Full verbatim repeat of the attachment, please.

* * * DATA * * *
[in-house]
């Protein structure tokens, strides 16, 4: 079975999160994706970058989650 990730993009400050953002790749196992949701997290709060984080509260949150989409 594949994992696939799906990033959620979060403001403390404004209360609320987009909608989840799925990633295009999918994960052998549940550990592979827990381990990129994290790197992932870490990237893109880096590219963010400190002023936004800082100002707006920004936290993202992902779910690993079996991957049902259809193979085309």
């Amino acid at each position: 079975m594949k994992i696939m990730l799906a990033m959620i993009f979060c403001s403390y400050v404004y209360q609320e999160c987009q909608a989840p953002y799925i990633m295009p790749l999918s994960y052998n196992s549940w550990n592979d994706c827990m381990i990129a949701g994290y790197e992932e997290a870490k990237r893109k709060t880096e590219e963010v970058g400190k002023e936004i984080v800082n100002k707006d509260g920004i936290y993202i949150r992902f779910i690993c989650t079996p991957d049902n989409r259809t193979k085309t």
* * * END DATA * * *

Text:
[in-house]
């Protein structure tokens, strides 16, 4: 079975999160994706970058989650 990730993009400050953002790749196992949701997290709060984080509260949150989409 594949994992696939799906990033959620979060403001403390404004209360609320987009909608989840799925990633295009999918994960052998549940550990592979827990381990990129994290790197992932870490990237893109880096590219963010400190002023936004800082100002707006920004936290993202992902779910690993079996991957049902259809193979085309």
């Amino acid at each position: 079975m594949k994992i696939m990730l799906a990033m959620i993009f979060c403001s403390y400050v404004y209360q609320e999160c987009q909608a989840p953002y799925i990633m295009p790749l999918s994960y052998n196992s549940w550990n592979d994706c827990m381990i990129a949701g994290y790197e992932e997290a870490k990237r893109k709060t880096e590219e963010v970058g400190k002023e936004i984080v800082n100002k707006d509260g920004i936290y993202i949150r992902f779910i690993c989650t079996p991957d049902n989409r259809t193979k085309t």